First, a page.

In his most recent work painter David J. Teter takes a particular interest in the rough textures and muted colors of the industrial landscape.
Subjects like rusty sheet metal structures, corroded storage tanks and weathered railroad abutments give his compositions a strong geometry, and his controlled palette, often emphasized by the low value contrasts of overcast days, makes the textural aspects of his subjects more prominent.
Teter studied illustration at the Art Center College of Design in Pasedena, but has shifted his focus to gallery art. In addition to his industrial landscapes, his subjects include landscape, cityscape, seascape and figure.
Teter doesn’t have a website, but maintains an active blog titled Avid Art. You can browse through subjects for paintings within the blog posts by clicking on subject labels like “industrial painting” in the right sidebar of the blog.
In addition you can find his work on the sites of galleries in which he is represented, including Horizon Fine Art in Jackson, WY and the Randy Higbee Gallery in Costa Mesa, CA.
Teter’s work is currently the focus of a solo show at the Randy Higbee Gallery that is on view until October 14th, 2011.
5 Replies to “David J. Teter”
Thank you Charley!
I have followed your blog for some time and it’s a great privilege to be included among so many great artists you have featured here on ‘Lines and Colors’.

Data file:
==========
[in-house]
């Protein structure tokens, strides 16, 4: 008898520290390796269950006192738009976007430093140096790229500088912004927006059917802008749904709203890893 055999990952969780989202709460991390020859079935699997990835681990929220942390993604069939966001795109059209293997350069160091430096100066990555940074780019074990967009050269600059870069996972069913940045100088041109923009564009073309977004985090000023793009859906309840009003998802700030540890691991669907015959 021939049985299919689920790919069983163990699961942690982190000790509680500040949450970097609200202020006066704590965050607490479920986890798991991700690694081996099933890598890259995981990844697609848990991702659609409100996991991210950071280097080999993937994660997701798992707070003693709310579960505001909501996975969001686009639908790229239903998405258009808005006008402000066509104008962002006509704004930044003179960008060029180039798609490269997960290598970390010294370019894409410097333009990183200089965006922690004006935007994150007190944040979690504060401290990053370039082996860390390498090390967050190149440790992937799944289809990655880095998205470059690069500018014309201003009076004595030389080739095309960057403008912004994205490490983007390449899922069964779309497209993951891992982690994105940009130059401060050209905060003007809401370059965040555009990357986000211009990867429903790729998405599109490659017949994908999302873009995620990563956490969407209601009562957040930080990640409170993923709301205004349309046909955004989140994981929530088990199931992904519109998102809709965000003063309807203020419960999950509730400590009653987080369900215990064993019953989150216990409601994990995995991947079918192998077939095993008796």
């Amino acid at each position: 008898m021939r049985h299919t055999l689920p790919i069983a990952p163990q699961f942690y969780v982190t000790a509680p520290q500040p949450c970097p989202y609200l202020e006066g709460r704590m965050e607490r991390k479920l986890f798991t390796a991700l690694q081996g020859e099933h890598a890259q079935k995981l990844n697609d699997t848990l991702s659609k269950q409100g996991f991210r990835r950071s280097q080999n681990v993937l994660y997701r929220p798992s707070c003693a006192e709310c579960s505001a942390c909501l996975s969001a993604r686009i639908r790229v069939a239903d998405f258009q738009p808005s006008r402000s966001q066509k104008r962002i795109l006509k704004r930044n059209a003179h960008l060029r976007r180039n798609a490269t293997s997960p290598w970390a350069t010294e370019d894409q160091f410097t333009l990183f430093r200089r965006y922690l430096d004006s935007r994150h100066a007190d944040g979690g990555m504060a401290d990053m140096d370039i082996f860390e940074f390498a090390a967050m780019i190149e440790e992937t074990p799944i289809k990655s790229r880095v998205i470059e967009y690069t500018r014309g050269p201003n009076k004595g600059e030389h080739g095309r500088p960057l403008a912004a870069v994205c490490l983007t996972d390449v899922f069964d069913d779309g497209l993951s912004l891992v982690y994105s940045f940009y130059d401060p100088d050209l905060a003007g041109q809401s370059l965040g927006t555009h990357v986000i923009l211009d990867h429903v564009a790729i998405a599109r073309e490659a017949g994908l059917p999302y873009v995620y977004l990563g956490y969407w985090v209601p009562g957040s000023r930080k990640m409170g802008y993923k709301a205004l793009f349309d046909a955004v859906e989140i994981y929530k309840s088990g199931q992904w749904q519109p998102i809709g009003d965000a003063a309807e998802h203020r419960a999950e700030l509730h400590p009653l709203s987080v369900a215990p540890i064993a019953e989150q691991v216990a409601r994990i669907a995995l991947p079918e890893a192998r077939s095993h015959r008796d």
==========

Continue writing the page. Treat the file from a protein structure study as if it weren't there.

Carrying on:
I’m sure you have a long, constantly growing lists of post subjects so to be featured now is a real thrill for me.
Teter’s talent as a photographer is equally recommendable. I love the black and whites with
everything in between.
I should point out there are multiple David Teter’s. And yes, the photographer Teter does great work in his medium so I’m happy to share the name.
I always try to remember to include my middle initial to differentiate and as a result of Charley’s post I noticed my blog header did not have the ‘J.’ It does now. I’ve also added it to my ‘comment name’.
My email address and blog url…. I’ll have to look into…
Even the best planning ahead sometimes…
I’ve appended the post with the “J”.
My apologies to David J. Teter.
Ignorance and error are necessary to life, like bread and water.
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